Antibacterial wipes, sports bras and a less formal alternative to men’s suits will contribute to the UK’s official inflation measure for the first time, reflecting changes introduced by the pandemic ahead of a crisis in the cost of the life.
In its annual update, the Office for National Statistics on Monday added 19 products to the more than 700 items in its virtual “basket” used to calculate inflation, and removed 15.
In recognition of more time for exercise and hobbies, he also added craft kits and pet accessories. The rise of working from home and the closure of department stores that sold full three-piece suits meant that formal menswear was replaced by a jacket or blazer.
The changes are part of wide-ranging shifts in the way the ONS measures price changes as the UK grapples with a cost of living crisis which the Bank of England says is set to drive up inflation to around 7% by April.
It will also increase the number of prizes it collects by taking information directly from checkouts and offer more personalized breakdowns of the effects of inflation.
ONS head of economics Sam Beckett said the announcement was part of a ‘long-term transformation’ to keep the UK’s inflation measurement ‘as accurate and relevant as possible “.
UK consumer goods prices rose 5.5% year-on-year in January.
However, this headline figure hides potentially larger jumps in the prices of some products – an issue the ONS pledged to recognize earlier this year after food writer Jack Monroe drew attention to the issue .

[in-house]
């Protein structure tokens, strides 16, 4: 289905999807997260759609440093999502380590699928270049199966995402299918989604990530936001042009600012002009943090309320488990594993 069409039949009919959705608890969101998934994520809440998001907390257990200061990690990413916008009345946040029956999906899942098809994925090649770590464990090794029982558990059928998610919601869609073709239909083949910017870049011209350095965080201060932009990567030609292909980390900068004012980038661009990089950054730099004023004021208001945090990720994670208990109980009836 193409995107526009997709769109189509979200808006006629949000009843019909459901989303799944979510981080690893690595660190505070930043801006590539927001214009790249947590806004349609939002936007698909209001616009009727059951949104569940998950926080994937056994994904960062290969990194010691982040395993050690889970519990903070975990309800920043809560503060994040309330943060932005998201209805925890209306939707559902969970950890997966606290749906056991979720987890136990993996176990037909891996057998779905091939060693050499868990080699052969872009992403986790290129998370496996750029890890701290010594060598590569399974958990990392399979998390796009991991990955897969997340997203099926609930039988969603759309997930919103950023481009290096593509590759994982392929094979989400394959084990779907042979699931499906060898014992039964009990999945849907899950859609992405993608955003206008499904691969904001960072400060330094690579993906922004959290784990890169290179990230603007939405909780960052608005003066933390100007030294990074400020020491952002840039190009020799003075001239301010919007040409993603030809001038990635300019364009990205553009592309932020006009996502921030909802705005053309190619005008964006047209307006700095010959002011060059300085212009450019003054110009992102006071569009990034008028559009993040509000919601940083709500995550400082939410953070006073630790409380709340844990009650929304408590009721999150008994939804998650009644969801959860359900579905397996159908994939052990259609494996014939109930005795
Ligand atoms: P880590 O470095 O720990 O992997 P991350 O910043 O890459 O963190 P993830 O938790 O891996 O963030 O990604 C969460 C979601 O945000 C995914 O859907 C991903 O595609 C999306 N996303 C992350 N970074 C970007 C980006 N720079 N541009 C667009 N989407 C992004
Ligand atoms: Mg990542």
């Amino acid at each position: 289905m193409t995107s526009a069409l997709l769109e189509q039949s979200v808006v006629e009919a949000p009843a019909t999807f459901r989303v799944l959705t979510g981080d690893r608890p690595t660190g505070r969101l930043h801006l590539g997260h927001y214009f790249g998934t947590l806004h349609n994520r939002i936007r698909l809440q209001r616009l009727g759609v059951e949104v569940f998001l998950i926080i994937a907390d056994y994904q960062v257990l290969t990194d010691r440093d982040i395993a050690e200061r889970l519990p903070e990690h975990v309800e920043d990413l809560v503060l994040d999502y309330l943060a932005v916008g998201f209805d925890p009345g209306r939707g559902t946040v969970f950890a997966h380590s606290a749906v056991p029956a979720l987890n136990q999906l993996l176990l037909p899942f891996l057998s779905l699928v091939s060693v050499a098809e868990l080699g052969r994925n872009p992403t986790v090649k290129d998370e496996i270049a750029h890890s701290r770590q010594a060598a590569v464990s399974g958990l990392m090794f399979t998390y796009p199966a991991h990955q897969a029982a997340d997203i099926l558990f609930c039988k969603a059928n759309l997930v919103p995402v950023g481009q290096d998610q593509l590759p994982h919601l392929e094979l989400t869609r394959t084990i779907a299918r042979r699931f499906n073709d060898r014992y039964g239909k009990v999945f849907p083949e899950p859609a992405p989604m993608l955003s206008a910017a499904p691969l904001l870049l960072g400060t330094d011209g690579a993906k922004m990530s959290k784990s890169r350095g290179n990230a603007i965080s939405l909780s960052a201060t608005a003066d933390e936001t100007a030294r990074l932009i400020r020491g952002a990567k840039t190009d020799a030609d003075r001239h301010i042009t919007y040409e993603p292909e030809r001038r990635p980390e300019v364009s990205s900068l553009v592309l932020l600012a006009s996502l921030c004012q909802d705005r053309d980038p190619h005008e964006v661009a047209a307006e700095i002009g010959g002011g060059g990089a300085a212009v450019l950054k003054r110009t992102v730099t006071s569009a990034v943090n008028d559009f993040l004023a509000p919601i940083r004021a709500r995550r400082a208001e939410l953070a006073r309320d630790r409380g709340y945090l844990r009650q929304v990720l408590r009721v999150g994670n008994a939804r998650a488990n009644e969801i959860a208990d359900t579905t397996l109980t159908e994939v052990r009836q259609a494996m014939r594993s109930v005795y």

He confirmed on Monday that he would introduce a personal inflation calculator, which individuals can use to see the impact of inflation on their own spending, in recognition of the uneven rise in prices between different products and groups.
Jack Leslie, senior economist at the Resolution Foundation think tank, said inflation appeared to be the “defining economic feature of 2022”. He said the personalized calculator would help families and policymakers better understand how different groups were affected by price pressures.
“While inflation is currently widespread, our own research suggests it could be higher for lower-income households by the fall if food price inflation rises,” he said.
Alfie Stirling, research director at the New Economics Foundation, warned that while the changes were welcome, they risked being “overtaken by real events”.
An NEF study published on Monday found that 34% of people in the UK would not be able to afford a ‘socially acceptable’ standard of living by April, with the average annual shortfall being £8,600.
A separate report by the Resolution Foundation found that disproportionate increases in food and energy costs could mean inflation in the poorest households could top 10% by October, as these families spend more large proportion of their income for food and heating.
Stirling called for a package of reforms ensuring means-tested benefits rise in line with inflation to ensure the incomes of the poorest people follow prices.
Other items added to the ONS inflation basket included meatless sausages and canned pulses, reflecting the growth of vegetarianism and veganism.
Charcoal, which will be banned for domestic use next year as part of the government’s efforts to tackle climate change, was one of the products removed from the basket, along with a single donut, which was discarded because working from home has forced a move away from individual purchase of baked goods.